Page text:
PPACA Creates a Minefield for Medicare Providers Who Fail to Promptly Return Medicare Overpayments
(July 9, 2010): Does the failure to promptly return a Medicare overpayment warrant liability under the False Claims Act (FCA)? Congress thinks so. The Patient Protection and Affordable Care Act (PPACA) creates new obligations under the FCA whereby a Medicare provider who fails to timely report and refund an overpayment may be subject to substantial damages and penalties.
Section 6402 of the PPACA requires Medicare providers, including physicians and partial hospitalization providers, among others, to a) return and report any overpayment, and b) explain, in writing, the reason for the overpayment.
This law creates a minefield for physicians and other Medicare providers. First, providers have only 60 days to comply with the reporting and refund requirement from the date on which the overpayment was identified or, if applicable, the date any corresponding cost report is due, whichever is later. Of course, the PPACA does not actually explain what it means to “identify” an overpayment.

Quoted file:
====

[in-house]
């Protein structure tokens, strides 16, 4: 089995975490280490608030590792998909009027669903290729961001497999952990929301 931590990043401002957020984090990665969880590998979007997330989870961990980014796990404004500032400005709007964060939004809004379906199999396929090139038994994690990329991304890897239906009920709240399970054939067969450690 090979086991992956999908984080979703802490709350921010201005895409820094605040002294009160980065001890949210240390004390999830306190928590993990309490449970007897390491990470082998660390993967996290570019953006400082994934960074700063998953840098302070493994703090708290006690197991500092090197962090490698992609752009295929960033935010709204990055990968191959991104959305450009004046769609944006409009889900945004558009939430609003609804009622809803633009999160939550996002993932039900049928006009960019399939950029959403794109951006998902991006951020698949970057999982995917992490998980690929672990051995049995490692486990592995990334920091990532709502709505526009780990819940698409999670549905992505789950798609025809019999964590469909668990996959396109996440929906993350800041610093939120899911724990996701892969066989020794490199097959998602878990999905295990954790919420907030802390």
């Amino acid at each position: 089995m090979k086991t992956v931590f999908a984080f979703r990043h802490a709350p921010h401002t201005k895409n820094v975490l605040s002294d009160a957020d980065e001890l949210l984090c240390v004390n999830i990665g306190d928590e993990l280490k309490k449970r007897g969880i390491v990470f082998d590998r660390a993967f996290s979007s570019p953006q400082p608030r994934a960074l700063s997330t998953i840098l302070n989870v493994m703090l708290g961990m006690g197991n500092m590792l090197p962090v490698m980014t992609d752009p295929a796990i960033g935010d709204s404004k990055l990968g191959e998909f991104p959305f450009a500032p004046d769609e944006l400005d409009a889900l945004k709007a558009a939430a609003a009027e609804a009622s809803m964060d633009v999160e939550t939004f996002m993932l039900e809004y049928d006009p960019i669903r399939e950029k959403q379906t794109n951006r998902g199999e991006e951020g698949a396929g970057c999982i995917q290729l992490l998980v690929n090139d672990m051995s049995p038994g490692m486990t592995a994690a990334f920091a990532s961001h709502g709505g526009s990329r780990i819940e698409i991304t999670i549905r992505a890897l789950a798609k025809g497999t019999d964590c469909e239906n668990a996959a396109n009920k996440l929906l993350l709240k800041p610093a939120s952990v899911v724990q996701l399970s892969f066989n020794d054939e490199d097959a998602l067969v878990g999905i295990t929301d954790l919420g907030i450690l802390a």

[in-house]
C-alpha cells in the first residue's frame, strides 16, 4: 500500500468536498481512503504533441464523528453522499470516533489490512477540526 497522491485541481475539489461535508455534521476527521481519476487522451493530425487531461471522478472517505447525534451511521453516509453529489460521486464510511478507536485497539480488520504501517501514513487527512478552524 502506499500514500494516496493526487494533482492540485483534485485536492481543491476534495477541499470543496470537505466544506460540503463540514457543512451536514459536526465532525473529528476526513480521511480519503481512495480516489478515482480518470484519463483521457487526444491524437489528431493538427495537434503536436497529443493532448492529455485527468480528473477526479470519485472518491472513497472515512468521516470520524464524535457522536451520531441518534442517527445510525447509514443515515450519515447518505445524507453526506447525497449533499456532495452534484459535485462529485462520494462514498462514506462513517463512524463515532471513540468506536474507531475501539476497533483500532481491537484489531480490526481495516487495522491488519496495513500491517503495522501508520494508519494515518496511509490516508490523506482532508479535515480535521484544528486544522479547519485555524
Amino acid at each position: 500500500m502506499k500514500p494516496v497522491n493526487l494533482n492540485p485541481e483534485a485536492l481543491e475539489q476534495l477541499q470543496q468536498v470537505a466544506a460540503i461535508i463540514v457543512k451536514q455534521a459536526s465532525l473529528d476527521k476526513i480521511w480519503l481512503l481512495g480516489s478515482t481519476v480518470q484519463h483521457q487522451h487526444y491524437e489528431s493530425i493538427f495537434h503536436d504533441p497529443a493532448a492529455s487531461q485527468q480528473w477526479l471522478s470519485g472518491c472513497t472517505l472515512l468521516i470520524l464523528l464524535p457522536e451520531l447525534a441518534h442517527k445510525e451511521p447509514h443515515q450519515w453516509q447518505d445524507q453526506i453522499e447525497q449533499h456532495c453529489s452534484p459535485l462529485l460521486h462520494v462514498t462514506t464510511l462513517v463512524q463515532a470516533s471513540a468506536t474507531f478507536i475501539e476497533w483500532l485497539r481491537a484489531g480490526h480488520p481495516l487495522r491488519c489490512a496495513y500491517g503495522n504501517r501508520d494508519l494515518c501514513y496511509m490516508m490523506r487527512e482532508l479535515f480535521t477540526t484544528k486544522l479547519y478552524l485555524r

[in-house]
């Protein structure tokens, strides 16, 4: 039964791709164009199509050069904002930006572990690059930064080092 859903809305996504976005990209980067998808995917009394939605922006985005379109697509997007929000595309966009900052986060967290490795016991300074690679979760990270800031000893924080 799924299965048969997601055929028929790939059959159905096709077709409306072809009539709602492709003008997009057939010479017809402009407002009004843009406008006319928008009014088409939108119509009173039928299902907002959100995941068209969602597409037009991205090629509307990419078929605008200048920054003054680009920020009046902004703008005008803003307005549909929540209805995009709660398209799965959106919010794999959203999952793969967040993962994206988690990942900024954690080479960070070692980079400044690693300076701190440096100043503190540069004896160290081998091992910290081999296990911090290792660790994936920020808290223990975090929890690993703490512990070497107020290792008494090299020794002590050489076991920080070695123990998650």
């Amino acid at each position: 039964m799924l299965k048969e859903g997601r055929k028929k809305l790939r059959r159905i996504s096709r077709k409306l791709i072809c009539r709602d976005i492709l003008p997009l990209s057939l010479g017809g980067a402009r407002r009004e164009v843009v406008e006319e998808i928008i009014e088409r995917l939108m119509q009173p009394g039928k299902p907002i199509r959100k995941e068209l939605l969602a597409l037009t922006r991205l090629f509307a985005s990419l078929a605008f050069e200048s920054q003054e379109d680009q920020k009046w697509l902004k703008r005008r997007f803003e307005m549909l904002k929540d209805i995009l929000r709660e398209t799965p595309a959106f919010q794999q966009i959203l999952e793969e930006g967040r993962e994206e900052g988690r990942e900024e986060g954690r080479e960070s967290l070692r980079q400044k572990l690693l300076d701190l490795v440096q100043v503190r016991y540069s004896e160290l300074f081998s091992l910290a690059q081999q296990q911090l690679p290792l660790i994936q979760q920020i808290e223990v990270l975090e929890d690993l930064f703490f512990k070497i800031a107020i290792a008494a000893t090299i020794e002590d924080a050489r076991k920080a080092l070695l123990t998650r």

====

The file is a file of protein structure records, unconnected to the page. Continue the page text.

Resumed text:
Nonetheless, the PPACA makes this reporting and repayment requirement an “obligation” under the FCA. Pursuant to the Fraud Enforcement and Recovery Act of 2009 (FERA) amendments to the FCA, an individual or entity may be liable if he or it “knowingly conceals or knowingly and improperly avoids or decreases an obligation to pay or transmit money or property to the Government.” Thus, providers who fail to meet their 60 day “obligation” may be subject to monetary penalties of up to $11,000 per claim, and treble damages.
Should you have any questions regarding these issues, don’t hesitate to contact us. For a complementary consultation, you may call Robert W. Liles or one of our other attorneys at 1 (800) 475-1906.